Youth dies as hair transplant goes badly awry
08 June 2016
One would hardly expect a hair transplant to have fatal consequences, but that is what happened to Santosh Kumar, a final year MBBS student at the Madras Medical College. A simple hair transplant went badly wrong, leading to his death
''For us, everything has been a struggle. He was our only child and we wanted him to be happy,'' sobbed his mother Josephine.
Though Santosh died on 17 May, the story only came to light following a report in The Times of India. His parents Josephine and Pandiaraj want justice for a son born 12 years after their marriage.
Santosh went for transplant surgery at the Advanced Robotic Hair Transplant Centre in Nungambakkam, a salon which has a license only for hair cutting and styling. But clearly, they were conducting procedures that were almost minor surgeries without requisite clearance.
The cost? Rs1,20,000 to Rs1,50,000.
The centre has now been sealed by the authorities. The transplant was done by Dr Hariprasad Kasturi, an anaesthetist, and Dr A Vineeth Suryakumar, a doctor who got his MBBS degree from a college in China.
Santosh had grade 2 baldness, a condition which causes hair loss from the front of the head. He had opted for Follicular Unit Extraction (FUE), a technique in which follicular units are removed directly from the donor area. The grafts are then transplanted into the bald areas.
It is performed under local anaesthesia and the procedure needs to be performed by a surgeon as it is considered a minor surgical procedure.
Dr Vineeth Kumar, the doctor at the Centre who performed the procedure, was not a surgeon equipped with either a dermatology or plastic surgery degree – a necessary qualification in the field.
Moreover, Dr Hariprasad Kasturi, the anaesthetist, was not present throughout the procedure after administering anaesthesia – another basic requirement.
Santosh's friend Jayapraveen said that he had not been planning an immediate transplant and simply wanted to consult various centres. But the ARHT Centre told Santosh that if he paid the advance he would get a 50-per cent discount. So he agreed, and his mother accompanied him for the procedure.
Gradually, Santosh showed signs of discomfort as the follicles were being replanted and was taken to the clinic where the anaesthetist worked. Drowsiness and a fever persisted, but the doctor assured him that nothing was wrong and this wasn't unusual.
He was then taken to Guest Hospital in Kilpauk and given a paracetamol injection. But Rs10,000 a night for admission? He couldn't afford it.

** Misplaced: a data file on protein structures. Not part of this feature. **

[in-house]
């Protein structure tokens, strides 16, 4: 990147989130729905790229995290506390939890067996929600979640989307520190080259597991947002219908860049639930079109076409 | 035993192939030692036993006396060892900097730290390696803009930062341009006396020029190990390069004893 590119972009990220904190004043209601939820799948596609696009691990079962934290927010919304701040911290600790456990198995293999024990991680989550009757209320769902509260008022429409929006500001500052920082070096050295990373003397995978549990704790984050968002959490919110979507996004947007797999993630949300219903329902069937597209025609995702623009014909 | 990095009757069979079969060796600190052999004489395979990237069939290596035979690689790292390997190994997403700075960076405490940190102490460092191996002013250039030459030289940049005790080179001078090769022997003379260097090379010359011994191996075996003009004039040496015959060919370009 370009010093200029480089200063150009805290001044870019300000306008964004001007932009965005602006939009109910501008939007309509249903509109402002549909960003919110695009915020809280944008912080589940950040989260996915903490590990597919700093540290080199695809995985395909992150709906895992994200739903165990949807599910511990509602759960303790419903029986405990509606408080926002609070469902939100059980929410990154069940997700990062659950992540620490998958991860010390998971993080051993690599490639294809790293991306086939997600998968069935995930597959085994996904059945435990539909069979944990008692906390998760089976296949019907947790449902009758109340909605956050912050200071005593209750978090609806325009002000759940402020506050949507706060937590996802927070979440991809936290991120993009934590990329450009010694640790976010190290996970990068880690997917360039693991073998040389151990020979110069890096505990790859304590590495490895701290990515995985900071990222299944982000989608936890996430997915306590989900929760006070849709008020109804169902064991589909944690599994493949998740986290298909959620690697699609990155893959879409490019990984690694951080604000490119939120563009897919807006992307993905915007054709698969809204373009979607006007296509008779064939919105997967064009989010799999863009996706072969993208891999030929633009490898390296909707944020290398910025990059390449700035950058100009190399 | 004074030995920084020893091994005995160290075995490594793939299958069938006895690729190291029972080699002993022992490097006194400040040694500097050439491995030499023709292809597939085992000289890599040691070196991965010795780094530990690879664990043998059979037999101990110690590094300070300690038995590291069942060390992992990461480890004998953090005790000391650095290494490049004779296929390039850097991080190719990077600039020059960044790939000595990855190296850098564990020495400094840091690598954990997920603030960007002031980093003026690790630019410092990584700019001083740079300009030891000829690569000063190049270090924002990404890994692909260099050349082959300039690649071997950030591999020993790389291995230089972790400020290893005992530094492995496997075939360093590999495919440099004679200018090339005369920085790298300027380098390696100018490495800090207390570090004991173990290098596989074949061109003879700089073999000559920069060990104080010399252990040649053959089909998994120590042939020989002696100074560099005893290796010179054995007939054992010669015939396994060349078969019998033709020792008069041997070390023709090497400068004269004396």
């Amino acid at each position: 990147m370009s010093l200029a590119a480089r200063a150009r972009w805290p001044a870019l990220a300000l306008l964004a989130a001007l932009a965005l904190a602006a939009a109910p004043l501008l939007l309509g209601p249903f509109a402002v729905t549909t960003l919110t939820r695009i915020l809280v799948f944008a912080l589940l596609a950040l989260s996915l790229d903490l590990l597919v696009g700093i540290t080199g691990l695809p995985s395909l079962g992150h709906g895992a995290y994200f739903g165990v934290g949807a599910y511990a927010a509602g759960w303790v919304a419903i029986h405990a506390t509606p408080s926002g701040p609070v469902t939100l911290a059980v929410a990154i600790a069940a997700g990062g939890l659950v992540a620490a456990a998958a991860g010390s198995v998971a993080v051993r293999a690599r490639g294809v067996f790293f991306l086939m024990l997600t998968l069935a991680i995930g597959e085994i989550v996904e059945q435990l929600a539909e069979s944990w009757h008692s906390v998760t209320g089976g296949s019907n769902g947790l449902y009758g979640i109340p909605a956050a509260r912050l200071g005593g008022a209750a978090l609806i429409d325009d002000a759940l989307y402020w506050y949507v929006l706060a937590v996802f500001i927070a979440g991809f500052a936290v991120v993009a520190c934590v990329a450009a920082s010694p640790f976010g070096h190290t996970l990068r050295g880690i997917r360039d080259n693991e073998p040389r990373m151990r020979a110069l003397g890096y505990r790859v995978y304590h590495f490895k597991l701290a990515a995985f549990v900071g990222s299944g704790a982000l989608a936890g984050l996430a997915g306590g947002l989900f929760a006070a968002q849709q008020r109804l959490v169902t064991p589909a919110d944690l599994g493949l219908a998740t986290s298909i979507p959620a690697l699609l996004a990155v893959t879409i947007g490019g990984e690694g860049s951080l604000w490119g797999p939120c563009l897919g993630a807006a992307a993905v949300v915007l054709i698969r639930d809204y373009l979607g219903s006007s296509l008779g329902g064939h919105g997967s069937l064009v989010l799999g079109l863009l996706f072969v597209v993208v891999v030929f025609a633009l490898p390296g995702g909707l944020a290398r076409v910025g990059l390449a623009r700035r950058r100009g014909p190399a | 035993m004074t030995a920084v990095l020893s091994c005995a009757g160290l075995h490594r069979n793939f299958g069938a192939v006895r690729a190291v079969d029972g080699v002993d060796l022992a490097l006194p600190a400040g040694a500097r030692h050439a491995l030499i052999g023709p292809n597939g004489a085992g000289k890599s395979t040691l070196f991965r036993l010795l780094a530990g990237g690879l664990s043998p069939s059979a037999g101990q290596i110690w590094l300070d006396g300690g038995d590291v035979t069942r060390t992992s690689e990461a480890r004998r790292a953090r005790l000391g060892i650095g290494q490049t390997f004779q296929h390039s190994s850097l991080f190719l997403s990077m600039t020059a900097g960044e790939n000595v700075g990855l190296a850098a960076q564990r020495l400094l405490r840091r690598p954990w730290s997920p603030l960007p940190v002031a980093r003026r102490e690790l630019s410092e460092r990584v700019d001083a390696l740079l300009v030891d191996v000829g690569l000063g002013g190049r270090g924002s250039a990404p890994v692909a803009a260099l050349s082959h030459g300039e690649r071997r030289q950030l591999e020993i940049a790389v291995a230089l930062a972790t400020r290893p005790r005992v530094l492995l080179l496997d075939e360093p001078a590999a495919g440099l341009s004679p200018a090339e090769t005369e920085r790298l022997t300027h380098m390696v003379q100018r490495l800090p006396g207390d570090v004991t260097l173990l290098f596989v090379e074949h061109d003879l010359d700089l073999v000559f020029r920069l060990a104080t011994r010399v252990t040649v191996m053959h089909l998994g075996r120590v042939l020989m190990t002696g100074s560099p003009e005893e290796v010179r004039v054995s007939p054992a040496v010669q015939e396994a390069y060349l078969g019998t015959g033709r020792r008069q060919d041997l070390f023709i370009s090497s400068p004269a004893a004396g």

As he left for his home town Arni in Thiruvannamalai, it only got worse – fever, diarrhoea and vomiting. The next day his family admitted him to CMC Vellore, where he was shifted to the ICU.
On the way, his fingers started turning blue. His kidneys failed and he was recommended dialysis. The next day, he had multiple organ failure.
And finally, he succumbed to a cardiac arrest on 17 May. Santosh had organ failure due to delayed anaphylaxis, an allergic reaction which can be triggered by anaesthesia.
Initially, the family did not want to file a police complaint because they wanted a peaceful cremation. But three days after his death, Santosh's friends convinced the family to file a police complaint – only to be turned down by the police due to lack of evidence.
''We then approached the Directorate of Medical Services on 30 May and thankfully, they listened to us,'' Jayapraveen said.
The directorate took action and Santosh's friends were relieved to see that the transplant centre had been sealed on their orders. The day after, the police finally agreed to file a complaint.
The negligence of an unqualified doctor cost his son's life, rues Santosh's father Pandiaraj.
''I want strict action against the person who conducted the surgery and who administered the anaesthesia, Hariprasad. I want all other centres like this shut, so nothing else happens with another person. These men are solely responsible for my son's death,'' he said.
Senthil, President of the Directorate of Medical Services, said, ''It depends on the level of their fault. We cannot say anything now. We need to know exactly what happened. Three things matter: the set-up of the place, what exactly happened and exact qualification of the people who carried out the surgery.''